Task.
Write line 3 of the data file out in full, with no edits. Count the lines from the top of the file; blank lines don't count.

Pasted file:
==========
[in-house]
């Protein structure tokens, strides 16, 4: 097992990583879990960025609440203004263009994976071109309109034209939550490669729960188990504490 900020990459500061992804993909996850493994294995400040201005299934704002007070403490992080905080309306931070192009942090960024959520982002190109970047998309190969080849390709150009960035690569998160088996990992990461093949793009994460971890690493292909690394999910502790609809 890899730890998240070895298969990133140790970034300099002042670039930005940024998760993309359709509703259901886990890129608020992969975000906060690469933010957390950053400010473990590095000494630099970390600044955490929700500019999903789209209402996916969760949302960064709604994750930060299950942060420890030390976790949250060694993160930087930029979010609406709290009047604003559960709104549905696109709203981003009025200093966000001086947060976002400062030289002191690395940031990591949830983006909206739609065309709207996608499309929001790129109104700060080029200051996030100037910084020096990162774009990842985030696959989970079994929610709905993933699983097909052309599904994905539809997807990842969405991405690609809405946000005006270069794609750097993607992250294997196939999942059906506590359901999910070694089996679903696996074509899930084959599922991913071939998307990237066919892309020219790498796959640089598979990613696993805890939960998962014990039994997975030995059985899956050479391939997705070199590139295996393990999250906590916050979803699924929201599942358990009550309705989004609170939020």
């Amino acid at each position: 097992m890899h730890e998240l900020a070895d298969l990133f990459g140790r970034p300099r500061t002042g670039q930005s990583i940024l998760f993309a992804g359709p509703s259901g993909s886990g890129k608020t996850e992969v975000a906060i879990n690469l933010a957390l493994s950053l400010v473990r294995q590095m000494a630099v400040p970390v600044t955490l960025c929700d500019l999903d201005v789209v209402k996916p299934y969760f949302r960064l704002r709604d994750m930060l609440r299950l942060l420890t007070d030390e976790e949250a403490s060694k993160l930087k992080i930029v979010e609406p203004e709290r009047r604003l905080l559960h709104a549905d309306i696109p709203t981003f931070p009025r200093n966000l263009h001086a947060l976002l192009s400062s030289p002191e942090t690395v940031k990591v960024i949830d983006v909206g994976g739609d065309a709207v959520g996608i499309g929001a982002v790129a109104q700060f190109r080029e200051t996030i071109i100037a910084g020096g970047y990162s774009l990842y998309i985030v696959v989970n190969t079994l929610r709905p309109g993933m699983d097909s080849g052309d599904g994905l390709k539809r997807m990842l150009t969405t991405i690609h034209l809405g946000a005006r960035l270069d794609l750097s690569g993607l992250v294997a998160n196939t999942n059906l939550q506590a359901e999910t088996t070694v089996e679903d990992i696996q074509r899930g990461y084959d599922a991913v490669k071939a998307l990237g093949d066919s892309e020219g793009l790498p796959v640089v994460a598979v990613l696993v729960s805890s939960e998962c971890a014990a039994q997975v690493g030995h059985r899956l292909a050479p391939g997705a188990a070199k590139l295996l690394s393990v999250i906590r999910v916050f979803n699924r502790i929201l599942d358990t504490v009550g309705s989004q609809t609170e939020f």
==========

């Amino acid at each position: 097992m890899h730890e998240l900020a070895d298969l990133f990459g140790r970034p300099r500061t002042g670039q930005s990583i940024l998760f993309a992804g359709p509703s259901g993909s886990g890129k608020t996850e992969v975000a906060i879990n690469l933010a957390l493994s950053l400010v473990r294995q590095m000494a630099v400040p970390v600044t955490l960025c929700d500019l999903d201005v789209v209402k996916p299934y969760f949302r960064l704002r709604d994750m930060l609440r299950l942060l420890t007070d030390e976790e949250a403490s060694k993160l930087k992080i930029v979010e609406p203004e709290r009047r604003l905080l559960h709104a549905d309306i696109p709203t981003f931070p009025r200093n966000l263009h001086a947060l976002l192009s400062s030289p002191e942090t690395v940031k990591v960024i949830d983006v909206g994976g739609d065309a709207v959520g996608i499309g929001a982002v790129a109104q700060f190109r080029e200051t996030i071109i100037a910084g020096g970047y990162s774009l990842y998309i985030v696959v989970n190969t079994l929610r709905p309109g993933m699983d097909s080849g052309d599904g994905l390709k539809r997807m990842l150009t969405t991405i690609h034209l809405g946000a005006r960035l270069d794609l750097s690569g993607l992250v294997a998160n196939t999942n059906l939550q506590a359901e999910t088996t070694v089996e679903d990992i696996q074509r899930g990461y084959d599922a991913v490669k071939a998307l990237g093949d066919s892309e020219g793009l790498p796959v640089v994460a598979v990613l696993v729960s805890s939960e998962c971890a014990a039994q997975v690493g030995h059985r899956l292909a050479p391939g997705a188990a070199k590139l295996l690394s393990v999250i906590r999910v916050f979803n699924r502790i929201l599942d358990t504490v009550g309705s989004q609809t609170e939020f």